Best practice guidelines for employers with employees who give birth to sick or premature babies

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“Working parents deserve support at work, and those who have premature babies should expect nothing less than total backing from their employers at what can be an exceptionally difficult and worrying time.”                          (Business Minister Margot James)

As an employer, are you aware of the statutory entitlements and the best ways in which to support your employees with premature or sick babies? Here are some of the best practice guidelines to help employers manage employees through this difficult period.

MAT B1

MAT B1 forms must be provided in order to receive Statutory Maternity Pay. In such circumstances as a premature baby, mothers are unable to obtain a MAT B1 form before the baby is born. In the chaos of it all the parents may forget or not be aware of the statutory requirements for SMP so, when/if appropriate, the employer could give the employee a supportive reminder.  HRREV recommends providing expectant employees with a Maternity Pack which highlights points such as this. This will prepare the employee should something like this happen and be a central point of reference during any stage of their pregnancy/birth.

Whilst the employee is waiting for their SMP to kick in it may worth considering providing the employee with financial aid such as a loan or advance in salary. Whilst handling offers like this sensitively you should always formalise such agreements in writing.

Communication

Communication is always a grey area when an employee goes on maternity leave. Employers should always ask the parents if they are happy to be contacted and what the best way of doing so is.

Take care when first communicating with the employee after the birth of their child. Usually congratulations are in order, however it may not be appropriate in some circumstances but it is still important to acknowledge the birth perhaps a “thinking of you and baby card” or a personalised video message from the team.

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Fathers/ Partners

It’s important that an employer is compassionate towards the father/partner of the mother. They will also be stressed and their main priority will be supporting mother and baby. As an employer you may need to be flexible with time off or working hours. It is important to remind fathers and partners that they are eligible for Paternity leave and pay, which they can take within 8 weeks of the actual date of birth or within 8 weeks of the expected date of birth.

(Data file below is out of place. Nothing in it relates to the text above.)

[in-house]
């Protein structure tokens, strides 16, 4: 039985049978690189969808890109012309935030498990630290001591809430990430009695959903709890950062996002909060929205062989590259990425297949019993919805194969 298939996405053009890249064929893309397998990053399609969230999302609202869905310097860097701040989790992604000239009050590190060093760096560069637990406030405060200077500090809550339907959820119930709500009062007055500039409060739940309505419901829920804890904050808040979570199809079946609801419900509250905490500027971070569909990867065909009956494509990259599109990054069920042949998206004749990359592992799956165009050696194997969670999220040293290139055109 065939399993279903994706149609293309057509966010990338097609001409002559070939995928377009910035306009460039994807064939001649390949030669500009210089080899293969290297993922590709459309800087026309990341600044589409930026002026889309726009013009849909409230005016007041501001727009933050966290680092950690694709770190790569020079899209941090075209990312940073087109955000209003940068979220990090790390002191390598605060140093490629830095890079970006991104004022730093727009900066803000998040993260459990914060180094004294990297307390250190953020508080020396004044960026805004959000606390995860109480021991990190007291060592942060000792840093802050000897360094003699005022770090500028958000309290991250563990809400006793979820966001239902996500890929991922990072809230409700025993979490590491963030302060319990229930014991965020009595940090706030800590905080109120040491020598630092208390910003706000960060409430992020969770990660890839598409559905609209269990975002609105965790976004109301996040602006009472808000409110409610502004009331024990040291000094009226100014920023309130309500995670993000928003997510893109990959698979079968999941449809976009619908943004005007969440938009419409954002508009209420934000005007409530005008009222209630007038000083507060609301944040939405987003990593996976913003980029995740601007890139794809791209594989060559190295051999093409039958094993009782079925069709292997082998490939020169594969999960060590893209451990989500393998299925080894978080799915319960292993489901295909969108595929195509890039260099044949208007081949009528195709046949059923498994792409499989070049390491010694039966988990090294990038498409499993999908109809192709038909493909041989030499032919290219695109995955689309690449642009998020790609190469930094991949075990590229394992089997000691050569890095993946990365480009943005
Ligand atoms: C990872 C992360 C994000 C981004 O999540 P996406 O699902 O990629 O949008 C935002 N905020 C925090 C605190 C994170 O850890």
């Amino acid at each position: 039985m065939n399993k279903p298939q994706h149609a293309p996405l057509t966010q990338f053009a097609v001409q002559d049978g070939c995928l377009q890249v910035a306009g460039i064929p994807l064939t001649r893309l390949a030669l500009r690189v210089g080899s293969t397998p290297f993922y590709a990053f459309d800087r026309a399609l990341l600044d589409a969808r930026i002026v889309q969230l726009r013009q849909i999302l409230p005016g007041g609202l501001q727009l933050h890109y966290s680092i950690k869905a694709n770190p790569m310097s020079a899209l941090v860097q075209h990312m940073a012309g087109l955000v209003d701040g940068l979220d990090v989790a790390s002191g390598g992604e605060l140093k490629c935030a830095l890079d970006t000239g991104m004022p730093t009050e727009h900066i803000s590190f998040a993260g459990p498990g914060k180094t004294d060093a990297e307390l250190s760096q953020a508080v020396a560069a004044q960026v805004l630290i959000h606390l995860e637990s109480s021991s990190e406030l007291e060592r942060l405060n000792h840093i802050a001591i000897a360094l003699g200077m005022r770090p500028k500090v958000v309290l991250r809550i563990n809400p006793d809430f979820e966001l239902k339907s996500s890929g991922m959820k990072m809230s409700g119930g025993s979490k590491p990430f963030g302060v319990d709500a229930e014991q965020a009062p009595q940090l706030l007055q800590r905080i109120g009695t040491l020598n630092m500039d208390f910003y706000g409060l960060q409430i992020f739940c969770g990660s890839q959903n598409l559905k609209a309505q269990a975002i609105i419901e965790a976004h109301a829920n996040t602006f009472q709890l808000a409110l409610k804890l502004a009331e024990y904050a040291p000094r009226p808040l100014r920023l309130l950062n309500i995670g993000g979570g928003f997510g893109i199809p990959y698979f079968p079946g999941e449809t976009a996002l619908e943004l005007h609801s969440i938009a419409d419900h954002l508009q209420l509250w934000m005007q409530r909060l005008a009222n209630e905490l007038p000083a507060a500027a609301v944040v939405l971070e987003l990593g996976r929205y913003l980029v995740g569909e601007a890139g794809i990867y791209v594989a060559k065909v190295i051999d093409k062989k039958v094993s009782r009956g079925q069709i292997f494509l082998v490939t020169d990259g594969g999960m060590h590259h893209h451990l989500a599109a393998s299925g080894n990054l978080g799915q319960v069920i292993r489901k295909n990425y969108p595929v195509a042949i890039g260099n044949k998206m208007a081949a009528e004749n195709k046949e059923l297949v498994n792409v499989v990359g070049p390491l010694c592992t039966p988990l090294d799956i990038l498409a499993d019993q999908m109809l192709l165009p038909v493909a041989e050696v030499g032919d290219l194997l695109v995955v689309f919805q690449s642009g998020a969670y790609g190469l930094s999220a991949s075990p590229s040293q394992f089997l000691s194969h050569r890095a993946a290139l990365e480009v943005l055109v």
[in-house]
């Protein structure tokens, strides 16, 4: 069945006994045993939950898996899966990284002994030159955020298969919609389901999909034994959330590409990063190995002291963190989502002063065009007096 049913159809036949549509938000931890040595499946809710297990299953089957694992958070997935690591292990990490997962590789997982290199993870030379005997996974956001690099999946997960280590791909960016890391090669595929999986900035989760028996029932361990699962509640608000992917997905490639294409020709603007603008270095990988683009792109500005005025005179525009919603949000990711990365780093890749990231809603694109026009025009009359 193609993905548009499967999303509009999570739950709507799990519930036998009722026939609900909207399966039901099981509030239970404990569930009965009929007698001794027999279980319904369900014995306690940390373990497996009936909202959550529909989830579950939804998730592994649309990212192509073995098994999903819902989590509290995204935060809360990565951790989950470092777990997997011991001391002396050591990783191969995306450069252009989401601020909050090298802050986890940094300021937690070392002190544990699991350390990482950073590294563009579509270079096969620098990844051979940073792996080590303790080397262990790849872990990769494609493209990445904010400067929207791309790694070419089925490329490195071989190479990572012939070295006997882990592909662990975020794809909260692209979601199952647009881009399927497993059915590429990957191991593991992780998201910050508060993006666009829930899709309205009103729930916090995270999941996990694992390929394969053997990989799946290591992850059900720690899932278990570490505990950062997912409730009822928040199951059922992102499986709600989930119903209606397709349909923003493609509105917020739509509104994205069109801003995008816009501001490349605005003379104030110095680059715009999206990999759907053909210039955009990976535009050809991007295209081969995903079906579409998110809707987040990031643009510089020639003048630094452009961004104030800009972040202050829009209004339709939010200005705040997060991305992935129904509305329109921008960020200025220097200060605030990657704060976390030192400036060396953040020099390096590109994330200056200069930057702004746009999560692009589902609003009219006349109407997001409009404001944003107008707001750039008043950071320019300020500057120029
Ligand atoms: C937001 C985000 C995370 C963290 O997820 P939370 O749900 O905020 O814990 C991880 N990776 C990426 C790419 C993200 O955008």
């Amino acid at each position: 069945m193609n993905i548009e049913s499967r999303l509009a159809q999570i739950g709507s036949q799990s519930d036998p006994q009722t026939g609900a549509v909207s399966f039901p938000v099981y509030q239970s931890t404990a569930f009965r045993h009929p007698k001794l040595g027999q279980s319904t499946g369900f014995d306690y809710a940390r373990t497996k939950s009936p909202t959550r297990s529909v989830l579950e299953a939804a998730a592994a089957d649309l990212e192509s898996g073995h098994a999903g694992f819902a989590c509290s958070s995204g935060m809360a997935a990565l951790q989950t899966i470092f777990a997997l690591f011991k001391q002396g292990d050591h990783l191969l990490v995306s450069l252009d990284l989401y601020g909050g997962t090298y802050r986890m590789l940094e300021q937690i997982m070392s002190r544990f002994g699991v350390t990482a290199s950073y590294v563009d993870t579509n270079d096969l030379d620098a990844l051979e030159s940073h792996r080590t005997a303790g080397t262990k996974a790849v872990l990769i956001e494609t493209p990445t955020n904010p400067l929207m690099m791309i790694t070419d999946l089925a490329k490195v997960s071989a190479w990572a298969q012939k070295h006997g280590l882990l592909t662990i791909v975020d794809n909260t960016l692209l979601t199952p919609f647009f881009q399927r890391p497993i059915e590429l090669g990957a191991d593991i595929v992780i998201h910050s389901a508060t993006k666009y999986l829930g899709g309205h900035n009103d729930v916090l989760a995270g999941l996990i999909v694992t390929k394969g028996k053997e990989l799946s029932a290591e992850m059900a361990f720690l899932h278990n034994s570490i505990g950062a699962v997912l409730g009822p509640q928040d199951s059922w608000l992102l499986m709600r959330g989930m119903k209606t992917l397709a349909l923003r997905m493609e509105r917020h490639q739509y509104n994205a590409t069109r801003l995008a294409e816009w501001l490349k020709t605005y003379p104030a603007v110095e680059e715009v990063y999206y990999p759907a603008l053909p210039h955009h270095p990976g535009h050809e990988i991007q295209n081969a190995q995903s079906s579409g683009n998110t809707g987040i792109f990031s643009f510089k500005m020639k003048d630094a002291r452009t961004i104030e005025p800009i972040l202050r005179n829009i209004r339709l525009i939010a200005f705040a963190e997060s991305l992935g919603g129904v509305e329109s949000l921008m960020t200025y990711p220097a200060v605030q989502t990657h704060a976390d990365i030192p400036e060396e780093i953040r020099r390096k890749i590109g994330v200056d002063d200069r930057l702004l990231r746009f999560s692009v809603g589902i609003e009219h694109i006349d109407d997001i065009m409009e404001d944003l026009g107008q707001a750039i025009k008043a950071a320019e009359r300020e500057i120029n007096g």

Family Friendly Entitlements

To further support the parents, remind the employee about their entitlement to parental leave, special leave and/or (if you are happy to accept shorter notification) shared parental leave. Perhaps refer them to the policies within your employee handbook so they can digest the information in their own time.

Communication to their colleagues

Employers should sensitively ask the parents what they would like to tell their colleagues. The extra support of their work colleagues could really help the parent feel supported by their company, making the transition back to work easier when they are ready.  Some parents will prefer privacy and it is then up to the employer to ensure that this is communicated to their colleagues to ensure no upset it caused.

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 Death of a baby

Sadly some parents experience the death of their premature or sick baby. It is important to remember that the mother is still entitled to take up to 52 weeks of Maternity leave and 39 weeks of Statutory Maternity pay (if eligible). Similarly the father/partner of the mother is also able to receive Paternity leave and pay (if eligible).  Ensure that this is communicated this to the employee compassionately and at an appropriate time.

Returning to work

Returning to work can be a difficult time for most parents, however if the baby is born early or sick and still in hospital this can leave the parents feeling more anxious and worried than normal.

Employers should recognise the need to support the employee by providing them with a flexible return to work plan, balancing the needs of the business and their parental pressures. It is also important to provide a return to work plan that is well structured and eases the employee into their role at a pace they are comfortable at.

Employers should always seriously consider formal/informal flexible working requests. Refer to a flexible working policy and discuss the options with the employee upon their return. This may help make them feel more supported and alleviate their work worries.

If you need further clarification or would like to discuss any of the guidelines above, please do get in touch with HR Revolution, friendly, expert HR experts who are here to help.  Call us today +44 203 538 5311 or email: info@hrrevolution.co.uk

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